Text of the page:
For those who may be saying (to the "spit" program) "huh?" here's an article on the technique:

The Baby Boomer's Guide To Social Security - WSJ.com

- Ron
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Old 06-14-2008, 02:00 PM   #9
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Right now I'm planning to wait until 70 -- not for me but for the survivor benefit for my wife. Obviously, changing health assessments will certainly impact my decision but making it past 80 isn't real common on my side but her family routinely lives way too long. She'll probably need the extra income for assisted care.

One thing I hadn't seen discussed is the taxes you pay on SS between 62 and 70. When you pay it all back, you'd have to refile your last few tax returns to get it back but some would be too old.
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Old 06-14-2008, 03:21 PM   #10
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So I'll just wait until I am 70, unless the Dow goes to 5000 and I really want all the cash availability I can find.


Ha
Please............don't push me over the edge. I'm trying to cut my beer drinking down.
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Old 06-14-2008, 05:01 PM   #11
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One thing I hadn't seen discussed is the taxes you pay on SS between 62 and 70. When you pay it all back, you'd have to refile your last few tax returns to get it back but some would be too old.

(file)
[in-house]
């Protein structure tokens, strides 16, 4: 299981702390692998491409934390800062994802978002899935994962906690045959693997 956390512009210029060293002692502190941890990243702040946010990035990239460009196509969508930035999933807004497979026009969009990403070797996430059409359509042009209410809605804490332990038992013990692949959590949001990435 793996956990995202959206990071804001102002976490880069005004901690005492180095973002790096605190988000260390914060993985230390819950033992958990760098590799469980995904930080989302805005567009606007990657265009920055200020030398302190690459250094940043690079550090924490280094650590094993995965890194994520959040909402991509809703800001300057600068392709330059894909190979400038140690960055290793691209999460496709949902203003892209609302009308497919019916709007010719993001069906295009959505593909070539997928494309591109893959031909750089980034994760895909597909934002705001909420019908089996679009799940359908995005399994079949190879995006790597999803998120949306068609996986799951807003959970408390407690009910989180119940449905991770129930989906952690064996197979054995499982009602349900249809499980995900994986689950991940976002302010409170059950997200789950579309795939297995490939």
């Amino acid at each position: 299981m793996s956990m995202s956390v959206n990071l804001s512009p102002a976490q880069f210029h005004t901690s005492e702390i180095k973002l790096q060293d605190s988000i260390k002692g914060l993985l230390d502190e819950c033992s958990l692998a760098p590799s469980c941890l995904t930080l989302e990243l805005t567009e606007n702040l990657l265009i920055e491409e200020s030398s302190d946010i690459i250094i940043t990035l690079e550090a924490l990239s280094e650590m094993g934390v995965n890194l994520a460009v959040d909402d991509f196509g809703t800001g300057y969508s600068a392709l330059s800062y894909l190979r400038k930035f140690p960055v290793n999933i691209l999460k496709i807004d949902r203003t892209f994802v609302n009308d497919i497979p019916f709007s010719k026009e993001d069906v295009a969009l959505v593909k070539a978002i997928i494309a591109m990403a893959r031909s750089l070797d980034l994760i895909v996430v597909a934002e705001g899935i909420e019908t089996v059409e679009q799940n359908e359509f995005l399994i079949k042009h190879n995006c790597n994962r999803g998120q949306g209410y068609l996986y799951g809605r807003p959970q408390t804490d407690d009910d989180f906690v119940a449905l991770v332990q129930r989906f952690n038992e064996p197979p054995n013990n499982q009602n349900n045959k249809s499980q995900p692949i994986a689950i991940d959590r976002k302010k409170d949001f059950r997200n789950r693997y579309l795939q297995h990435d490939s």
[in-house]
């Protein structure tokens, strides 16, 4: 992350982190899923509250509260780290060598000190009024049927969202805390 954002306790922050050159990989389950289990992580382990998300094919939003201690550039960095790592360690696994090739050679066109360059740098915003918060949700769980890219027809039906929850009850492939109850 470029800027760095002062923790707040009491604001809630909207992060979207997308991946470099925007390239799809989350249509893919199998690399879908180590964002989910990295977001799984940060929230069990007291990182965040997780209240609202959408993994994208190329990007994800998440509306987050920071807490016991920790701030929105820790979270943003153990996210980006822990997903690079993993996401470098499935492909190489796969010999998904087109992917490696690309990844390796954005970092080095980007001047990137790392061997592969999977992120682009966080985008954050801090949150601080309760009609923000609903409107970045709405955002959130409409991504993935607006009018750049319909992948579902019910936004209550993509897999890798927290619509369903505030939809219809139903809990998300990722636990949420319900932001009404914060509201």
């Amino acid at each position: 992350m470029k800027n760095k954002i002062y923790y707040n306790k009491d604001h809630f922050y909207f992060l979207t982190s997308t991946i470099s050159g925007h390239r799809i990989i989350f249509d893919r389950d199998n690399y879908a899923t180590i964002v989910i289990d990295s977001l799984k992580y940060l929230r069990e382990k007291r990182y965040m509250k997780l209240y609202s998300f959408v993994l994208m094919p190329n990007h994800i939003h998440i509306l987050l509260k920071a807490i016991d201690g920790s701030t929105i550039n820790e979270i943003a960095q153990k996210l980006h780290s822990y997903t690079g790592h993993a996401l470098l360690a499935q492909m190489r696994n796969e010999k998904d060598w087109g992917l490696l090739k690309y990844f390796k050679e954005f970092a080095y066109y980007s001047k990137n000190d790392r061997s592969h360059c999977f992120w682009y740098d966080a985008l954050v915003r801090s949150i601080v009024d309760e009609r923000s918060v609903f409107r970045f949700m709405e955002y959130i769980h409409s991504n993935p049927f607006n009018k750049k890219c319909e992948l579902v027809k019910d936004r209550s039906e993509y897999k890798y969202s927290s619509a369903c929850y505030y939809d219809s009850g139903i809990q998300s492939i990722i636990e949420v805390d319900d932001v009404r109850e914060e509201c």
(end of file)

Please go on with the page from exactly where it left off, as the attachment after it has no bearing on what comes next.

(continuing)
This topic is discussed in Kotlikoff and Burns' Spend 'Til the End. They say you can recover the taxes through a deduction or credit. They are gung-ho on it and I definitely will keep it in mind.
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Old 06-15-2008, 05:39 AM   #12
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This topic is discussed in Kotlikoff and Burns' Spend 'Til the End. They say you can recover the taxes through a deduction or credit. They are gung-ho on it and I definitely will keep it in mind.
Download IRS Publication 17 (it is a pdf) and look for the instructions for line 71 of the 1040. You have a choice deduction on Schedule A OR a Credit on Line 71 for ALL taxes paid on past SS benefits repaid. Simple and no amended returns are necessary (entry in tax year of repayment).

BTW this has been discussed EXTENSIVELY here in the past. The search option should bring up A LOT on the subject. (There are at lease 2 members of this board that have done it or are still in the process).